Family ownership of property: sharing property wealth with the next generation
According to a recent article in the Telegraph householders over the age of 50 now own about 75% of the country’s homes. In figures that amounts to about 2.8 trillion in property equity.
The Telegraph research information was provided by leading agents, Savills, who report;
- The generational divide in property ownership applies across Britain;
- That 60% of people who are currently renting a property want to buy their own home;
- The number of households that own their own homes has reduced by 10% to about 62%, reflecting rising house prices and static wages.
As private client and family solicitors we are often asked about housing options when, for example:
- A husband or wife is getting divorced and can’t afford, on their own, to take over the mortgage to stay in the family home ;
- An older couple want to make sure that their son or daughter is able to get on the housing ladder but are concerned about their deposit being kept safe;
- A family is thinking of moving in together so there is a three generation household;
- A person is thinking of buying a house and doesn’t know if their partner should be a joint owner or not;
- An older person is thinking of downsizing and either transferring their house to a child or gifting money to a child or grandchildren.
No two families are the same and so one solution doesn’t fit every family. Generally there are a number of property solutions, for example:
- If a husband or wife can’t afford to stay in the family home after a divorce either because they can’t afford to take over the existing mortgage or to borrow more money to buy off a former partner then a parent or other family member could stand as guarantor to the mortgage ;
- If a couple want to get their child on the property ladder they could lend the child them money with the loan secured against the house. The loan can suit the family, for example, interest may or may not be payable or interest could be accumulated and only paid if the house is sold;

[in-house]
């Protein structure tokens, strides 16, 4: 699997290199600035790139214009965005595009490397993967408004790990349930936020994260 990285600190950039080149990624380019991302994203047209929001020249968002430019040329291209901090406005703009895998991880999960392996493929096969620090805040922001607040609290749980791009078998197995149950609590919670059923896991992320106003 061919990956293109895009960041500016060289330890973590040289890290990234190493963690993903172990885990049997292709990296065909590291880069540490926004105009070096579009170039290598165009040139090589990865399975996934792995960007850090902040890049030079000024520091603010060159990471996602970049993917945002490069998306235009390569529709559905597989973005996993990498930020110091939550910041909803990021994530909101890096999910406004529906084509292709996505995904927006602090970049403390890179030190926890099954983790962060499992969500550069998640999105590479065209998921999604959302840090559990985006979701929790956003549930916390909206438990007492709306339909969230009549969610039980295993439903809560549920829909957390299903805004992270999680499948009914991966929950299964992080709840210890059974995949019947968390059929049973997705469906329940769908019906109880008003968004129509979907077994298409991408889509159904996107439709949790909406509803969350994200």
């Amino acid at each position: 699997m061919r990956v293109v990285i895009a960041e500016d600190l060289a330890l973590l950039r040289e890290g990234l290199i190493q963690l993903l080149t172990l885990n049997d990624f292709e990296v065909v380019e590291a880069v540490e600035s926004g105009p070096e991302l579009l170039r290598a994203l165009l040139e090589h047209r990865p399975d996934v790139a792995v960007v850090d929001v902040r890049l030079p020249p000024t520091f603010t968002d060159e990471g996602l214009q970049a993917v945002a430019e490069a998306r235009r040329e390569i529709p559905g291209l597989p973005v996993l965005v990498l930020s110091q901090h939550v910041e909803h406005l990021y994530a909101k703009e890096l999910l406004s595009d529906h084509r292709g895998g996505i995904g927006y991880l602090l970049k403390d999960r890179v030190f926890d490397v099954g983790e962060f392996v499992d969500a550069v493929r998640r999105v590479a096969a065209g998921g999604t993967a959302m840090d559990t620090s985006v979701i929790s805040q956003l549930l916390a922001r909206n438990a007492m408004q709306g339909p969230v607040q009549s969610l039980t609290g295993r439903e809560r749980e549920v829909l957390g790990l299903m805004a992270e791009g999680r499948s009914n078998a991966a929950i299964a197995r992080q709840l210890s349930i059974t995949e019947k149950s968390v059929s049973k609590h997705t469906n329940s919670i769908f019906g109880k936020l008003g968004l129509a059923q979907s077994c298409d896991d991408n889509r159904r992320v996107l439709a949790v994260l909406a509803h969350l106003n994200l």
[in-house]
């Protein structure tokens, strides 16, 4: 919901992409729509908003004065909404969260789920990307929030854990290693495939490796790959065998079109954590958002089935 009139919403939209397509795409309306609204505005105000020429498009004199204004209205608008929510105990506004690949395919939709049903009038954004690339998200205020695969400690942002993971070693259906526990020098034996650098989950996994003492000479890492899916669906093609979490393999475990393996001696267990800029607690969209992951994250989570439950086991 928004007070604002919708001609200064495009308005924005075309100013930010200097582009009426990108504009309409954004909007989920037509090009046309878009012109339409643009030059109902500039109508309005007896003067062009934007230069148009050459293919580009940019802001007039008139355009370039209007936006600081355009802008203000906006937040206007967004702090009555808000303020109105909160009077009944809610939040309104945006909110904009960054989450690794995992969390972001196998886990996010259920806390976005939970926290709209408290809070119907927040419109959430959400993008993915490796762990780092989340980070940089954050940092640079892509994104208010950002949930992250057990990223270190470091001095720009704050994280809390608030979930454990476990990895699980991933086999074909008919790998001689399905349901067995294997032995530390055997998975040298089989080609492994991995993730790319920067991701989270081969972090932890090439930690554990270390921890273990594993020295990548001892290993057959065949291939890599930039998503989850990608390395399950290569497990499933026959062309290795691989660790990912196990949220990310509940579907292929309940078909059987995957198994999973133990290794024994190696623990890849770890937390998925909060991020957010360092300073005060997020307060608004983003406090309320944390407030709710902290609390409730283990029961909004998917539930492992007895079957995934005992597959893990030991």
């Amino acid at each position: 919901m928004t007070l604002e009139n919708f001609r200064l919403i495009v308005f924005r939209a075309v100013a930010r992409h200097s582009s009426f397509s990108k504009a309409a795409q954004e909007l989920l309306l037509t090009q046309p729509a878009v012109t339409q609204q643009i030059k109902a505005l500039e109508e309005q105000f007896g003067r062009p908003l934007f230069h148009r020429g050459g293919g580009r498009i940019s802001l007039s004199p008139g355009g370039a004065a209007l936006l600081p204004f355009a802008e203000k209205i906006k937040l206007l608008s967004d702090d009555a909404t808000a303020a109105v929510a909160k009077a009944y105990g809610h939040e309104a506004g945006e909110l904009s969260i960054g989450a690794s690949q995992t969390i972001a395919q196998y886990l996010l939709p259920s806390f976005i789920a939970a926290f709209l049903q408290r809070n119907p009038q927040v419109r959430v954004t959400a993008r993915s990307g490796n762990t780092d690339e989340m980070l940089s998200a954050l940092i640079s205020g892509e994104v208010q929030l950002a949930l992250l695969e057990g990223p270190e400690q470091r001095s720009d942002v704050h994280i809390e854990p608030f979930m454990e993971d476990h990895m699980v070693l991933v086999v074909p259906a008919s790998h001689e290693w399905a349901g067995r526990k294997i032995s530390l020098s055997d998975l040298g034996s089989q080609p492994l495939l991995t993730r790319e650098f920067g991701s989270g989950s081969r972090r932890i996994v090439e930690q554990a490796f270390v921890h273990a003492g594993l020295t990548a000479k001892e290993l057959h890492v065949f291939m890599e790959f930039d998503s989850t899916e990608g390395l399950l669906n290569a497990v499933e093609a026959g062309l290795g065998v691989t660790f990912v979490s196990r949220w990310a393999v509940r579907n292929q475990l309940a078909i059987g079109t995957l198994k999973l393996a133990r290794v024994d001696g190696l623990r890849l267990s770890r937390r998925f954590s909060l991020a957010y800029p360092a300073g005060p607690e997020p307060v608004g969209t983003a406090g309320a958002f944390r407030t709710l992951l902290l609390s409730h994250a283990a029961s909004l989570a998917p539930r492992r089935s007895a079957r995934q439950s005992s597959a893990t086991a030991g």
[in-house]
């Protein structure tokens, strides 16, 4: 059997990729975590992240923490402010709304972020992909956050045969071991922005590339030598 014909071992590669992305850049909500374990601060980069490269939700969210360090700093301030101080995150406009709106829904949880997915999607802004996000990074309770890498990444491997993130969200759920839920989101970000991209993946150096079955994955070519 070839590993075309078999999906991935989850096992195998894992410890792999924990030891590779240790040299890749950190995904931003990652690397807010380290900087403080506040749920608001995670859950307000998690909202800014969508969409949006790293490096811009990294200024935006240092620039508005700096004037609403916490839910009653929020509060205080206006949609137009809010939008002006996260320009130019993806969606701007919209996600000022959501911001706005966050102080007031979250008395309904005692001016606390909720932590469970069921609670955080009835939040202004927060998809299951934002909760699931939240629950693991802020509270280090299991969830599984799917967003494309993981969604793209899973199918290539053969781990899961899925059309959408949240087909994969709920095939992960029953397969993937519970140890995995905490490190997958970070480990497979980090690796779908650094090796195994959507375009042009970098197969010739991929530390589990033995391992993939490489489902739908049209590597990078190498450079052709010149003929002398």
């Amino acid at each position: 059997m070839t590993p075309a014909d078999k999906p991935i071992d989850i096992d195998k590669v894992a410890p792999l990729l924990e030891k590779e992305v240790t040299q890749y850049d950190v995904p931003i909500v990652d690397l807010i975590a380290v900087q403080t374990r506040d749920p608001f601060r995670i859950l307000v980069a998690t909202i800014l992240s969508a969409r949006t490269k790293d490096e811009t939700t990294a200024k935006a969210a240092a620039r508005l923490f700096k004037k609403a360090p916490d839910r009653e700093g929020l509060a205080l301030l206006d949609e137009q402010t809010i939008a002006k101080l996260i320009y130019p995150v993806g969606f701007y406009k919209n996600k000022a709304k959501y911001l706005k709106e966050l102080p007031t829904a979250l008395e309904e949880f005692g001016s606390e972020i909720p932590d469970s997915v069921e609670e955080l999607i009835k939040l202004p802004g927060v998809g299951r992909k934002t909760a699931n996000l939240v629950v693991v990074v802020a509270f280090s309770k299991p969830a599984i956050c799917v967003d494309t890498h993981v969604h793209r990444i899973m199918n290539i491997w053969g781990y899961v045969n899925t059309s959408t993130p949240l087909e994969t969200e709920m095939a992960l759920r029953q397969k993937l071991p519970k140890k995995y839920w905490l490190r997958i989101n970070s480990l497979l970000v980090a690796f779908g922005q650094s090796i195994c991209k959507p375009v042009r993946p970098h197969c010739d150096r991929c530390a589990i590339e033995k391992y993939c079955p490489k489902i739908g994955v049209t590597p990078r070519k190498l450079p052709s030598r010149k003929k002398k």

- If three generations are moving in together the property could be jointly owned by all the adults with a deed of trust setting out the details of property ownership or the mid generation couple could be the legal owners with the older generation having a right to occupy the house;
- A person buying a house could either buy jointly with their partner or on their own – if the property owner is in a relationship they should sort out a cohabitation agreement whether or not their partner is a joint owner or lives at the property with them;
- If a person is thinking of giving property or money away they can do so during their life through what is known as lifetime gifting. Gifts can be made outright or money can be put in trust for family members. Alternatively the gift could be made outright but protected by the family member receiving the gift asking their partner or spouse to sign a cohabitation agreement or post-nuptial agreement.
What solution fits?
The right ‘’property solution’’ is down to a number of factors, for example:
- Inheritance tax implications of making a gift or putting money into a trust;
- The need to protect family money from potential financial claims on the separation or divorce of a family member;
- Family circumstances and personal preferences.
Given the range of options it is always sensible to get legal advice from specialist private client, estate planning and family solicitors before gifting money to family members or moving in with a partner. Early bespoke advice can make sure that you make the right decisions for you and your family and protect your loved ones.